I believe that a reasonable person would object to certain models in a game — they would say "this is tasteless; this is bad design; this is an underlying flaw with the core game." I believe that this is exactly equivalent to saying "the texture on this wall is ugly" or "the music is terrible." I believe that I don't want to play a game that makes me feel like I'm wading through misogyny, and that a game that does feel that way is bad and that this should be reflected in any honest review of it. To me, this is an entirely reasonable and natural part of how artistic works should be evaluated. (Not, obviously, in a vacuum — it's also important to ask why they're doing it this way, if there's a deeper reason, how it relates to the work as a whole and how much of a problem it is compared to the things the work gets right. But I absolutely believe it's something that has to be considered.)

    I don't expect that everyone in the world would agree; for instance, you obviously disagree, because your standard of reasonable differs from mine. And that's fine! I'm totally happy for you to find reviewers that you agree with, while I stick with reviewers that I agree with, and we can both play whatever games we think are best.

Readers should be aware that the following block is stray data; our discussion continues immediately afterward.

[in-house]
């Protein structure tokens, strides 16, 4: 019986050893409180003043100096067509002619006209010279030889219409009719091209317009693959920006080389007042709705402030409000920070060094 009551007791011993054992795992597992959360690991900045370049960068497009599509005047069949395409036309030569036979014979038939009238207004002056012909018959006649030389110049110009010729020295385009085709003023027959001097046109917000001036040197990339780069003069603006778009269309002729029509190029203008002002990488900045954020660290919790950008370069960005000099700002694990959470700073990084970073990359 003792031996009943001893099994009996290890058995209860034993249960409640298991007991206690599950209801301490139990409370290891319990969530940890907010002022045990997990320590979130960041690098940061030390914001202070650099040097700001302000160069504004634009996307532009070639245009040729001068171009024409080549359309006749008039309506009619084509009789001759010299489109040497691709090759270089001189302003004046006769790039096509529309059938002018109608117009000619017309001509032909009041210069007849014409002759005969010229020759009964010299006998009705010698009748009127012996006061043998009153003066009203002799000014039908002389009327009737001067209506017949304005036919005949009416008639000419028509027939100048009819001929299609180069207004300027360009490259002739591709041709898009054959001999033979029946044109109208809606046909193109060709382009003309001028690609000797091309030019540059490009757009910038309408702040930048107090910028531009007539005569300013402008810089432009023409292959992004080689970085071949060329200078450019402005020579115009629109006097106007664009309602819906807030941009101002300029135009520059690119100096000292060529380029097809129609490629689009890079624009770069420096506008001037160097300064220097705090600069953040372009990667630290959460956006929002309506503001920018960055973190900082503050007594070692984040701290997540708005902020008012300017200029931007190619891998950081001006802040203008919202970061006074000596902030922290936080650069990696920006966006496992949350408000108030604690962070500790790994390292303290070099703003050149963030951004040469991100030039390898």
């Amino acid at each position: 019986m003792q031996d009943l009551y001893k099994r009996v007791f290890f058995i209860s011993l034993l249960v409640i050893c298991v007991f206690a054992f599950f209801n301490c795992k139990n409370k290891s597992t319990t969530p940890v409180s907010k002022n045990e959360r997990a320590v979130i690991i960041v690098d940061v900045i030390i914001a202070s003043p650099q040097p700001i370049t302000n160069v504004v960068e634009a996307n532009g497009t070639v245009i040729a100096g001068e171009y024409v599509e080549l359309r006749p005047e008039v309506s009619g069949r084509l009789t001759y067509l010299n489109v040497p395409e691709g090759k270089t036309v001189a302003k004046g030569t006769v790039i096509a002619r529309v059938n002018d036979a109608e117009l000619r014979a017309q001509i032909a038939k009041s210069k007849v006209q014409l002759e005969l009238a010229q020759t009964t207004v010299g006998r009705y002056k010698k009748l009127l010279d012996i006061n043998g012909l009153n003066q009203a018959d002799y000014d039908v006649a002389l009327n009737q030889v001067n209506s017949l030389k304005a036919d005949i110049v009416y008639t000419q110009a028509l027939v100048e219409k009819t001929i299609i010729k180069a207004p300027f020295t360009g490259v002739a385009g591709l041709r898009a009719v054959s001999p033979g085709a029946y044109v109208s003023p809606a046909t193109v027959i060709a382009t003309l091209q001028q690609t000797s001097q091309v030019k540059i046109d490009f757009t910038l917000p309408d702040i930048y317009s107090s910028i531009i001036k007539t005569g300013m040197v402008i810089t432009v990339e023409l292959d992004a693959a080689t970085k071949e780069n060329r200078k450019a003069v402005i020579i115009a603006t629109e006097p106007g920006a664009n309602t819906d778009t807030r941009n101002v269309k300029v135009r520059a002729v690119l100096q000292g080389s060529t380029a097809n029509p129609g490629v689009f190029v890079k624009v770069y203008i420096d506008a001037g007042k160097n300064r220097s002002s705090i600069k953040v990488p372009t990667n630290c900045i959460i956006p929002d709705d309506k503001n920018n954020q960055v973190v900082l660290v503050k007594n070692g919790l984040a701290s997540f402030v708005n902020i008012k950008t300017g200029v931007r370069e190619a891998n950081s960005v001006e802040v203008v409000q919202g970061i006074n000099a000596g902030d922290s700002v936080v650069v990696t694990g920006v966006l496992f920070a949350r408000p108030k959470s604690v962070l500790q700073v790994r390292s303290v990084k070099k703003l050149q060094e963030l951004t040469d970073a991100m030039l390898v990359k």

But you are not happy with that. You want to silence the reviewers that I enjoy reading. To you, the fact that you find my subjective artistic tastes "controversial" is enough of a reason for you to try and silence any reviewer who would try to talk about them. That's why Gamergate is, in a nutshell, bullshit.

    You're saying that if we just take your-reasonable and my-reasonable and only allow reviewers to talk about the stuff that we both agree is reasonable (the stuff you think is uncontroversial), reviews will be better by some vaguely-defined standard. I think that that's ridiculous on many levels.